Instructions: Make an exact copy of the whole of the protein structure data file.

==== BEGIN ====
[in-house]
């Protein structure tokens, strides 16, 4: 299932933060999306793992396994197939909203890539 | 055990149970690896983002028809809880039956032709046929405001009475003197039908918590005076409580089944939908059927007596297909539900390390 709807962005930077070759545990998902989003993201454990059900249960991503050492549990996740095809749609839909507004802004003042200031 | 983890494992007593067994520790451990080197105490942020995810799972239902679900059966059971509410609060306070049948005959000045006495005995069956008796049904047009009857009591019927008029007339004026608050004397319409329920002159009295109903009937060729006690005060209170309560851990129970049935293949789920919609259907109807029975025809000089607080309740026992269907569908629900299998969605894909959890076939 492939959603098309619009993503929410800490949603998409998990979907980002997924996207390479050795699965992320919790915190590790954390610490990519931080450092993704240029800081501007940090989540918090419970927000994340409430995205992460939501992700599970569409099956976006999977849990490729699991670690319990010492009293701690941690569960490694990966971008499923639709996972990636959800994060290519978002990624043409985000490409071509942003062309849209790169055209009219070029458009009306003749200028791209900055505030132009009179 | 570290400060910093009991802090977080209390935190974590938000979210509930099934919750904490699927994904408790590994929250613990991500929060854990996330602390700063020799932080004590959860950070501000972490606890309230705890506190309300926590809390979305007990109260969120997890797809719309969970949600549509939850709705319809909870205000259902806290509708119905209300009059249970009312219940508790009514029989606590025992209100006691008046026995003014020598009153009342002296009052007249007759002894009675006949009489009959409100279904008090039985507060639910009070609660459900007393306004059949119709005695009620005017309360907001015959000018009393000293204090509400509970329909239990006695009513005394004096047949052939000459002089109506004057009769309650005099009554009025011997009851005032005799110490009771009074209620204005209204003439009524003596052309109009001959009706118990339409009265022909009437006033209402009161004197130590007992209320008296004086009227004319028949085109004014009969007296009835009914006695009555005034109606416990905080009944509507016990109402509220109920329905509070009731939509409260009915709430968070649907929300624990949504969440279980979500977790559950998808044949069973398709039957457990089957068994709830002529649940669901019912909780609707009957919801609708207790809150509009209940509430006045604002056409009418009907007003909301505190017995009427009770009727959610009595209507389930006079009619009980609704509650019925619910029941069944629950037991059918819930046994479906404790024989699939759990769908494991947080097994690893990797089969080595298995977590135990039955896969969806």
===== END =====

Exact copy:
[in-house]
């Protein structure tokens, strides 16, 4: 299932933060999306793992396994197939909203890539 | 055990149970690896983002028809809880039956032709046929405001009475003197039908918590005076409580089944939908059927007596297909539900390390 709807962005930077070759545990998902989003993201454990059900249960991503050492549990996740095809749609839909507004802004003042200031 | 983890494992007593067994520790451990080197105490942020995810799972239902679900059966059971509410609060306070049948005959000045006495005995069956008796049904047009009857009591019927008029007339004026608050004397319409329920002159009295109903009937060729006690005060209170309560851990129970049935293949789920919609259907109807029975025809000089607080309740026992269907569908629900299998969605894909959890076939 492939959603098309619009993503929410800490949603998409998990979907980002997924996207390479050795699965992320919790915190590790954390610490990519931080450092993704240029800081501007940090989540918090419970927000994340409430995205992460939501992700599970569409099956976006999977849990490729699991670690319990010492009293701690941690569960490694990966971008499923639709996972990636959800994060290519978002990624043409985000490409071509942003062309849209790169055209009219070029458009009306003749200028791209900055505030132009009179 | 570290400060910093009991802090977080209390935190974590938000979210509930099934919750904490699927994904408790590994929250613990991500929060854990996330602390700063020799932080004590959860950070501000972490606890309230705890506190309300926590809390979305007990109260969120997890797809719309969970949600549509939850709705319809909870205000259902806290509708119905209300009059249970009312219940508790009514029989606590025992209100006691008046026995003014020598009153009342002296009052007249007759002894009675006949009489009959409100279904008090039985507060639910009070609660459900007393306004059949119709005695009620005017309360907001015959000018009393000293204090509400509970329909239990006695009513005394004096047949052939000459002089109506004057009769309650005099009554009025011997009851005032005799110490009771009074209620204005209204003439009524003596052309109009001959009706118990339409009265022909009437006033209402009161004197130590007992209320008296004086009227004319028949085109004014009969007296009835009914006695009555005034109606416990905080009944509507016990109402509220109920329905509070009731939509409260009915709430968070649907929300624990949504969440279980979500977790559950998808044949069973398709039957457990089957068994709830002529649940669901019912909780609707009957919801609708207790809150509009209940509430006045604002056409009418009907007003909301505190017995009427009770009727959610009595209507389930006079009619009980609704509650019925619910029941069944629950037991059918819930046994479906404790024989699939759990769908494991947080097994690893990797089969080595298995977590135990039955896969969806």